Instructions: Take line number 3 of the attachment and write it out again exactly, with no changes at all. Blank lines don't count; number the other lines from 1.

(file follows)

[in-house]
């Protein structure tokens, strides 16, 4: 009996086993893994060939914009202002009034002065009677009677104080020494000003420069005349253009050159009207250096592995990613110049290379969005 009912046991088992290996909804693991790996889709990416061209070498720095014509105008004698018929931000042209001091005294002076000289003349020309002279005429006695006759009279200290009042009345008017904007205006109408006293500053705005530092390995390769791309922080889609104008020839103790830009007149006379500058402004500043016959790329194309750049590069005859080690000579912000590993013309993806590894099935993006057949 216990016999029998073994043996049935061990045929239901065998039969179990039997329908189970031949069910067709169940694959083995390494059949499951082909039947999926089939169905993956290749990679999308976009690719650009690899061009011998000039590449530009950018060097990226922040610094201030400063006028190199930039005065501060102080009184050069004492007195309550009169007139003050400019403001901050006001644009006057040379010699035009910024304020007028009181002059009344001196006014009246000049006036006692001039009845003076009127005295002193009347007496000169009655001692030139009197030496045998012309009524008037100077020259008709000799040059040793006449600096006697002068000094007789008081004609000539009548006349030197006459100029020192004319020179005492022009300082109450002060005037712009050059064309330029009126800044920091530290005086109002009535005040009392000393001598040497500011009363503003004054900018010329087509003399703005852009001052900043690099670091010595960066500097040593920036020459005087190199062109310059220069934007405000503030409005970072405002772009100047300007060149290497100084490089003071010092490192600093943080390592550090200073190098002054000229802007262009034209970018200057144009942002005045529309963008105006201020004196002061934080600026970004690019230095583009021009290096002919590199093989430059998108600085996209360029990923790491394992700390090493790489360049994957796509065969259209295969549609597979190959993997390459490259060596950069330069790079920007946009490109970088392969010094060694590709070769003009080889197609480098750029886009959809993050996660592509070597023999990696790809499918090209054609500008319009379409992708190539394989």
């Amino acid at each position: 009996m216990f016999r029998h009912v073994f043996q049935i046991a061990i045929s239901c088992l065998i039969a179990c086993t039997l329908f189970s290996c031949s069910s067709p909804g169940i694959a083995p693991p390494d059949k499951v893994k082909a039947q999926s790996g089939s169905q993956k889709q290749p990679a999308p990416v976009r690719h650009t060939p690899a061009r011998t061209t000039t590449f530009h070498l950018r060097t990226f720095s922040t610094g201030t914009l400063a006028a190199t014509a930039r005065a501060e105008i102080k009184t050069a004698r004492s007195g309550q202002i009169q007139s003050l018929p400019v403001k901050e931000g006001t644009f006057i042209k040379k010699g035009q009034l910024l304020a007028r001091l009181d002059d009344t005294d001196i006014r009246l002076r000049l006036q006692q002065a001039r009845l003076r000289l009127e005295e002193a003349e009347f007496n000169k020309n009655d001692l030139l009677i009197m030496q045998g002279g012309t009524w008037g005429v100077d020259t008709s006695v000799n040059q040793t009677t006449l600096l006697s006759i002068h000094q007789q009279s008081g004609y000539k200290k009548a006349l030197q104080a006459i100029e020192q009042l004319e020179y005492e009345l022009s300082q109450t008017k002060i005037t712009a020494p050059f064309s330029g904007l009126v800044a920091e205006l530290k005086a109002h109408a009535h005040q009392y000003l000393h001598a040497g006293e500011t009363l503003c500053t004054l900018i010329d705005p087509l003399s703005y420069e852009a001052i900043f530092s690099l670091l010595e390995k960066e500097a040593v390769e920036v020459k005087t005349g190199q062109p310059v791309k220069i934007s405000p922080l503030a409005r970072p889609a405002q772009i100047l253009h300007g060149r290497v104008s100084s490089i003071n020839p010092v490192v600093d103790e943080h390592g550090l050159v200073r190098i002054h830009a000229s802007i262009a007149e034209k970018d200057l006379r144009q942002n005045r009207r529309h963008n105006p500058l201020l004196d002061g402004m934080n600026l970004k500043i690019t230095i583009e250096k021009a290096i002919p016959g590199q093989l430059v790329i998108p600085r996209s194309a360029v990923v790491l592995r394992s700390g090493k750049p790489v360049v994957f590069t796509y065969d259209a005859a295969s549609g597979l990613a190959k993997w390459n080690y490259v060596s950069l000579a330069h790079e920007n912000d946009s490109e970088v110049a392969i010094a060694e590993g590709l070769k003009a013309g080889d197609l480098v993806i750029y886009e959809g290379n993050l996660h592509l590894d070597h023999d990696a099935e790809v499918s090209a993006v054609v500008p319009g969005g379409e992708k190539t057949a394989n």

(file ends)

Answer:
């Amino acid at each position: 009996m216990f016999r029998h009912v073994f043996q049935i046991a061990i045929s239901c088992l065998i039969a179990c086993t039997l329908f189970s290996c031949s069910s067709p909804g169940i694959a083995p693991p390494d059949k499951v893994k082909a039947q999926s790996g089939s169905q993956k889709q290749p990679a999308p990416v976009r690719h650009t060939p690899a061009r011998t061209t000039t590449f530009h070498l950018r060097t990226f720095s922040t610094g201030t914009l400063a006028a190199t014509a930039r005065a501060e105008i102080k009184t050069a004698r004492s007195g309550q202002i009169q007139s003050l018929p400019v403001k901050e931000g006001t644009f006057i042209k040379k010699g035009q009034l910024l304020a007028r001091l009181d002059d009344t005294d001196i006014r009246l002076r000049l006036q006692q002065a001039r009845l003076r000289l009127e005295e002193a003349e009347f007496n000169k020309n009655d001692l030139l009677i009197m030496q045998g002279g012309t009524w008037g005429v100077d020259t008709s006695v000799n040059q040793t009677t006449l600096l006697s006759i002068h000094q007789q009279s008081g004609y000539k200290k009548a006349l030197q104080a006459i100029e020192q009042l004319e020179y005492e009345l022009s300082q109450t008017k002060i005037t712009a020494p050059f064309s330029g904007l009126v800044a920091e205006l530290k005086a109002h109408a009535h005040q009392y000003l000393h001598a040497g006293e500011t009363l503003c500053t004054l900018i010329d705005p087509l003399s703005y420069e852009a001052i900043f530092s690099l670091l010595e390995k960066e500097a040593v390769e920036v020459k005087t005349g190199q062109p310059v791309k220069i934007s405000p922080l503030a409005r970072p889609a405002q772009i100047l253009h300007g060149r290497v104008s100084s490089i003071n020839p010092v490192v600093d103790e943080h390592g550090l050159v200073r190098i002054h830009a000229s802007i262009a007149e034209k970018d200057l006379r144009q942002n005045r009207r529309h963008n105006p500058l201020l004196d002061g402004m934080n600026l970004k500043i690019t230095i583009e250096k021009a290096i002919p016959g590199q093989l430059v790329i998108p600085r996209s194309a360029v990923v790491l592995r394992s700390g090493k750049p790489v360049v994957f590069t796509y065969d259209a005859a295969s549609g597979l990613a190959k993997w390459n080690y490259v060596s950069l000579a330069h790079e920007n912000d946009s490109e970088v110049a392969i010094a060694e590993g590709l070769k003009a013309g080889d197609l480098v993806i750029y886009e959809g290379n993050l996660h592509l590894d070597h023999d990696a099935e790809v499918s090209a993006v054609v500008p319009g969005g379409e992708k190539t057949a394989n």